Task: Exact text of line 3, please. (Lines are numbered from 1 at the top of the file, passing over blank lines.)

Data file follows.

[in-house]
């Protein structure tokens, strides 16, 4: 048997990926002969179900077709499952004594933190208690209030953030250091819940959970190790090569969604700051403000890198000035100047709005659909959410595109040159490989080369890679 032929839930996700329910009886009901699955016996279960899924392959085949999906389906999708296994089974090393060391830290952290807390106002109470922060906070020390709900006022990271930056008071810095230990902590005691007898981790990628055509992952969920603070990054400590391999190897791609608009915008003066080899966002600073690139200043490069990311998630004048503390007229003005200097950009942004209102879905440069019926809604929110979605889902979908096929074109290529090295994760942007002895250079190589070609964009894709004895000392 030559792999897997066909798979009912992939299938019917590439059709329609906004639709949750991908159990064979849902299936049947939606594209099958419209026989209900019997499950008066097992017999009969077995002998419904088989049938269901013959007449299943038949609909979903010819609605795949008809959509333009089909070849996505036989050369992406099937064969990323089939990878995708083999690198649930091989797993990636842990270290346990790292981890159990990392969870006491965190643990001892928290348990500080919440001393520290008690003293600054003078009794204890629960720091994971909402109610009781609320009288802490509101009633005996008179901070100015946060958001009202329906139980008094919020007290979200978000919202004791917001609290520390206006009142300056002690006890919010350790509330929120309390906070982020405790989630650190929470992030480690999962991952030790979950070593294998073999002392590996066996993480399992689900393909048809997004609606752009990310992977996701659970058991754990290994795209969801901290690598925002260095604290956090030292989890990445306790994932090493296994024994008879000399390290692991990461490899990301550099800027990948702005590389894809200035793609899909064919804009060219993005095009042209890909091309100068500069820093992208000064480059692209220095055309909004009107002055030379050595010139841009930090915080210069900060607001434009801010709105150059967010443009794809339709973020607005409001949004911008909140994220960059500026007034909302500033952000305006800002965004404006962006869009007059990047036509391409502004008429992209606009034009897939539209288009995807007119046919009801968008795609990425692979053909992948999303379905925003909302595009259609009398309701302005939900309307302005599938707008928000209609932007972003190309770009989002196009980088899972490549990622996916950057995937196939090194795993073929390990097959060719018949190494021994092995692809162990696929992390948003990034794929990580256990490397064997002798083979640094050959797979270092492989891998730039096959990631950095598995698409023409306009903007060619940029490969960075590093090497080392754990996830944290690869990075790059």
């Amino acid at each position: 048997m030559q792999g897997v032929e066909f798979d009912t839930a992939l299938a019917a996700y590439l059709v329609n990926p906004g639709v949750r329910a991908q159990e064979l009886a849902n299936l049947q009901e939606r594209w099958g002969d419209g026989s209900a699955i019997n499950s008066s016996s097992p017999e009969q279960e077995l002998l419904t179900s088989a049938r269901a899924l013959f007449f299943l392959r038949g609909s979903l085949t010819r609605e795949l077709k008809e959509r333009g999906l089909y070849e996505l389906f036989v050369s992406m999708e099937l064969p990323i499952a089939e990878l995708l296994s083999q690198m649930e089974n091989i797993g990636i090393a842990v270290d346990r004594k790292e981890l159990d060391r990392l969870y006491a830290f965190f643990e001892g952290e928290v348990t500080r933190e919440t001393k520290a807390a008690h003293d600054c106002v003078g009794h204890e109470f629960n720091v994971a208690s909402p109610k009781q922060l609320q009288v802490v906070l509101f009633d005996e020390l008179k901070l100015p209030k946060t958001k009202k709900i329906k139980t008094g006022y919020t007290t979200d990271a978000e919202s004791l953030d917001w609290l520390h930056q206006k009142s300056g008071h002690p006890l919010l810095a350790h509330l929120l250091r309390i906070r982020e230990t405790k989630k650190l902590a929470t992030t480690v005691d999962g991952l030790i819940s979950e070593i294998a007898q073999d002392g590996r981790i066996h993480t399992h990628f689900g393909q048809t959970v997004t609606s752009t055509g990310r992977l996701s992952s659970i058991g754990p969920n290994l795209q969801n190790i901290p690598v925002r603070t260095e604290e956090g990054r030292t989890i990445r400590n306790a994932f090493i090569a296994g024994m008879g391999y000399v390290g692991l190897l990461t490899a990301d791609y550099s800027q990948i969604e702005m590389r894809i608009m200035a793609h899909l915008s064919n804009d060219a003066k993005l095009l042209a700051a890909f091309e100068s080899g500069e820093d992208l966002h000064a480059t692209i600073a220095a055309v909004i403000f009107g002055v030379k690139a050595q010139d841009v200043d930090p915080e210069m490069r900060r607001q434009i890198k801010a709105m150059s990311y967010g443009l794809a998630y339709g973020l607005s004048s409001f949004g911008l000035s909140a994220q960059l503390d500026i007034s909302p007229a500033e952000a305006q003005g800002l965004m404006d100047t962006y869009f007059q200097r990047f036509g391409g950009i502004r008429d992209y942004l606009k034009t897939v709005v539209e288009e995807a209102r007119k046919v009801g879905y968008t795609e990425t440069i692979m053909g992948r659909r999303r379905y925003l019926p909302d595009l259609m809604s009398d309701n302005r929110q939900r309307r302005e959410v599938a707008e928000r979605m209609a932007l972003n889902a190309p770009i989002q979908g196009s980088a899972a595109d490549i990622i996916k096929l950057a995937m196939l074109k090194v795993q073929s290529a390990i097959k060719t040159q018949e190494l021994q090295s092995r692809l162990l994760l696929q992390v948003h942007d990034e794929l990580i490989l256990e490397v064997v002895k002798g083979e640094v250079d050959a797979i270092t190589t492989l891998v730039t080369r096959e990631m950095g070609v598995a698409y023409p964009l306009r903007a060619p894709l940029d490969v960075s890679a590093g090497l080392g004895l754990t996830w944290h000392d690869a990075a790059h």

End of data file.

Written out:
């Amino acid at each position: 048997m030559q792999g897997v032929e066909f798979d009912t839930a992939l299938a019917a996700y590439l059709v329609n990926p906004g639709v949750r329910a991908q159990e064979l009886a849902n299936l049947q009901e939606r594209w099958g002969d419209g026989s209900a699955i019997n499950s008066s016996s097992p017999e009969q279960e077995l002998l419904t179900s088989a049938r269901a899924l013959f007449f299943l392959r038949g609909s979903l085949t010819r609605e795949l077709k008809e959509r333009g999906l089909y070849e996505l389906f036989v050369s992406m999708e099937l064969p990323i499952a089939e990878l995708l296994s083999q690198m649930e089974n091989i797993g990636i090393a842990v270290d346990r004594k790292e981890l159990d060391r990392l969870y006491a830290f965190f643990e001892g952290e928290v348990t500080r933190e919440t001393k520290a807390a008690h003293d600054c106002v003078g009794h204890e109470f629960n720091v994971a208690s909402p109610k009781q922060l609320q009288v802490v906070l509101f009633d005996e020390l008179k901070l100015p209030k946060t958001k009202k709900i329906k139980t008094g006022y919020t007290t979200d990271a978000e919202s004791l953030d917001w609290l520390h930056q206006k009142s300056g008071h002690p006890l919010l810095a350790h509330l929120l250091r309390i906070r982020e230990t405790k989630k650190l902590a929470t992030t480690v005691d999962g991952l030790i819940s979950e070593i294998a007898q073999d002392g590996r981790i066996h993480t399992h990628f689900g393909q048809t959970v997004t609606s752009t055509g990310r992977l996701s992952s659970i058991g754990p969920n290994l795209q969801n190790i901290p690598v925002r603070t260095e604290e956090g990054r030292t989890i990445r400590n306790a994932f090493i090569a296994g024994m008879g391999y000399v390290g692991l190897l990461t490899a990301d791609y550099s800027q990948i969604e702005m590389r894809i608009m200035a793609h899909l915008s064919n804009d060219a003066k993005l095009l042209a700051a890909f091309e100068s080899g500069e820093d992208l966002h000064a480059t692209i600073a220095a055309v909004i403000f009107g002055v030379k690139a050595q010139d841009v200043d930090p915080e210069m490069r900060r607001q434009i890198k801010a709105m150059s990311y967010g443009l794809a998630y339709g973020l607005s004048s409001f949004g911008l000035s909140a994220q960059l503390d500026i007034s909302p007229a500033e952000a305006q003005g800002l965004m404006d100047t962006y869009f007059q200097r990047f036509g391409g950009i502004r008429d992209y942004l606009k034009t897939v709005v539209e288009e995807a209102r007119k046919v009801g879905y968008t795609e990425t440069i692979m053909g992948r659909r999303r379905y925003l019926p909302d595009l259609m809604s009398d309701n302005r929110q939900r309307r302005e959410v599938a707008e928000r979605m209609a932007l972003n889902a190309p770009i989002q979908g196009s980088a899972a595109d490549i990622i996916k096929l950057a995937m196939l074109k090194v795993q073929s290529a390990i097959k060719t040159q018949e190494l021994q090295s092995r692809l162990l994760l696929q992390v948003h942007d990034e794929l990580i490989l256990e490397v064997v002895k002798g083979e640094v250079d050959a797979i270092t190589t492989l891998v730039t080369r096959e990631m950095g070609v598995a698409y023409p964009l306009r903007a060619p894709l940029d490969v960075s890679a590093g090497l080392g004895l754990t996830w944290h000392d690869a990075a790059h």